DeVoss, Dànielle N., Heidi A. McKee, and Richard (Dickie) Selfe, eds. Technological Ecologies and Sustainability. Logan, UT: Computers and Composition Digital P/Utah State UP, 2009. Computers and Composition Digital Press. Web.

The book is divided into four extremely full sections. As brought up in in my introduction to this review, 383 pages is an exceptional length for a scholarly book of this kind and it speaks well for the project that none of the book feels stretched or like a tangential addition. The sections are as follows: Sustaining Instructors, Students, and Classroom Practices; Sustaining Writing Programs; Sustaining Writing Center, Research Centers, and Community Programs; and Sustaining Scholarship and the Environment. The combined sections contain a total of eighteen chapters, not including the introduction and contributor bios with photos.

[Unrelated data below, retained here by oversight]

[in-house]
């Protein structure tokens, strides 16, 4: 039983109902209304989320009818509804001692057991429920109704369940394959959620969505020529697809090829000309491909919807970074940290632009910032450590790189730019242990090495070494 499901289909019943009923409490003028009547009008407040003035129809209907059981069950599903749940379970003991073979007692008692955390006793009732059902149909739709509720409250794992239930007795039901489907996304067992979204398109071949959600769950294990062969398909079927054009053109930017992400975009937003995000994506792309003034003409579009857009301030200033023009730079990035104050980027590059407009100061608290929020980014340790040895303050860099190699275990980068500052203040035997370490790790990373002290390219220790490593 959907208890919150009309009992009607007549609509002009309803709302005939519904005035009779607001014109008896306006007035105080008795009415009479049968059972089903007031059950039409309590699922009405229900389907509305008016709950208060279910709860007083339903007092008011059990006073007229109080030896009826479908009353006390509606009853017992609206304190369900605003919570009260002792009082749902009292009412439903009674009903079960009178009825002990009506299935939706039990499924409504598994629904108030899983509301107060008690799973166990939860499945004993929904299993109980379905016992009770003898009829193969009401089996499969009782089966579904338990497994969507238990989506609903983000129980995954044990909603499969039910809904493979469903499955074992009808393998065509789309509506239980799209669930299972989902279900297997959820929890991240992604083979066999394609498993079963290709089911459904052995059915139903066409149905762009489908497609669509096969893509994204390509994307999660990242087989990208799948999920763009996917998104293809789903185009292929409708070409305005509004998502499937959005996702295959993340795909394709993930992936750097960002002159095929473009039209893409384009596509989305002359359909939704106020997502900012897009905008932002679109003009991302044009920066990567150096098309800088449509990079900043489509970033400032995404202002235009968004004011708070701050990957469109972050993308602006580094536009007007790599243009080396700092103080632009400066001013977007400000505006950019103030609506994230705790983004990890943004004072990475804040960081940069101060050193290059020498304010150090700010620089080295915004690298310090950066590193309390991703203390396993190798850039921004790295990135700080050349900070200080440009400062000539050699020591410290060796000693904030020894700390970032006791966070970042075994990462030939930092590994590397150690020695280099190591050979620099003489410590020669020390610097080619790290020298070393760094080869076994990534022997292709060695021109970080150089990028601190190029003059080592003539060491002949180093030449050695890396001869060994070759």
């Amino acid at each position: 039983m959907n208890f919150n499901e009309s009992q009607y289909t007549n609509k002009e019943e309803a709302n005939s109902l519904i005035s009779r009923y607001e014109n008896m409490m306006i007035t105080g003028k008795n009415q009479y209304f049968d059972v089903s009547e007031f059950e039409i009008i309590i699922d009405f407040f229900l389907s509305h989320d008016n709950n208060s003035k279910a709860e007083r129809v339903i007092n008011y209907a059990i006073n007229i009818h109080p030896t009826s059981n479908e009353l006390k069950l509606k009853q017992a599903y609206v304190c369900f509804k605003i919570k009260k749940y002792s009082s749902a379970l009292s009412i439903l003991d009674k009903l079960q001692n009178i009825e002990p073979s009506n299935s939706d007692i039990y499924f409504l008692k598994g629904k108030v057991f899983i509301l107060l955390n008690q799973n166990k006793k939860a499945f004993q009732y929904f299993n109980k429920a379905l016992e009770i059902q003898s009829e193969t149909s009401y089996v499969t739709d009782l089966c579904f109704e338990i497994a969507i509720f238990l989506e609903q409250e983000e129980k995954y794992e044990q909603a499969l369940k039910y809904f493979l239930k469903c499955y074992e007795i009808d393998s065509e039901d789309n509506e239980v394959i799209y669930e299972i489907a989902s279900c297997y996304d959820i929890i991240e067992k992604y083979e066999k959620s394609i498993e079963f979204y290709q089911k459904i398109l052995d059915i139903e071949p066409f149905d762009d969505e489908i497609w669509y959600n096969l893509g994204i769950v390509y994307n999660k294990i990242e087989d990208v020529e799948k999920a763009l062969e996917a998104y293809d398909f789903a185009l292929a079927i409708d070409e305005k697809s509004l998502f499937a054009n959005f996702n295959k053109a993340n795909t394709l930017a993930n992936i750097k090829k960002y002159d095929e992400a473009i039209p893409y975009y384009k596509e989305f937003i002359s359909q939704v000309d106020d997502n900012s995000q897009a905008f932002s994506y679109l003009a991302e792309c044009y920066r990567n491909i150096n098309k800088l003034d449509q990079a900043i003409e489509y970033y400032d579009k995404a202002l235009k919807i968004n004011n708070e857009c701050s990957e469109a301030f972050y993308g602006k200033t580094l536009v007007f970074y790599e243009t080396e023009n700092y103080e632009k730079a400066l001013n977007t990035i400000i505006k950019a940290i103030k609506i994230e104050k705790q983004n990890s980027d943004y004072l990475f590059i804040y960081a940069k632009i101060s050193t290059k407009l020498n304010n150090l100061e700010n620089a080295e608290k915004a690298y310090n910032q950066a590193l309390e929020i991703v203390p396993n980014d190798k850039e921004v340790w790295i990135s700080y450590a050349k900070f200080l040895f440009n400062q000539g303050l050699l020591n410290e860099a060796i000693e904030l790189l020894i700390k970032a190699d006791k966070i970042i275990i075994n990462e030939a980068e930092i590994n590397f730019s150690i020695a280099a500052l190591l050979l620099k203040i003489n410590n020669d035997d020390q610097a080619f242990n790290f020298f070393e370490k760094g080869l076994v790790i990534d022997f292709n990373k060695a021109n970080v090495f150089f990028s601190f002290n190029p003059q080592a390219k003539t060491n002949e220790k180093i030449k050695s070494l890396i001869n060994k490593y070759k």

Once in the text itself, an obvious advantage of the digital platform is increased use of photos/images and the fact that color is default. Perhaps this is too obvious, but as an editor and writer in the midst of finishing a book right now using traditional print methodology, full color reproduction was simply not an option this time out for Moon City Review 2009: An Annual of Poetry, Story, Art, & Criticism. I wanted it badly for the archival piece that featured previously unpublished illustrations, but it simply wasn’t in the budget–higher reproduction costs and higher paper costs. The book series will eventually have full color, but as a new series, we’re taking a two-year running start at it. This is what I’m talking about: the fact that there are color photos and graphics goes without saying–a pixel’s a pixel. However, it makes a huge difference for the quality, appearance, and functionality for this book. For example, screen shots usually look terrible in grayscale since, designed in color, they often have inadequate variation in tone, making the shot indistinct. The screenshots here are WYSIWYG. Even better is an example of a graphic from Kristie S. Fleckenstein, Fred Johnson, and Jackie Grutsch McKinne’s  “A Portable Ecology: Supporting New Media Writing and Laptop-ready Pedagogy.” A central concept for the chapter was what the authors described as”labyrinthine institutional loops” (46), which could also be described, using the focus of the collection as a whole, as a communicative ecology for decision-making or change. Along with Figure 2, “Models of Change,” which illustrates the concept in a four-part line drawing, directly underneath the drawing was a link to About Those Loops, a .mov file presentation. This was the moment the book moved from two to three dimensional publishing.

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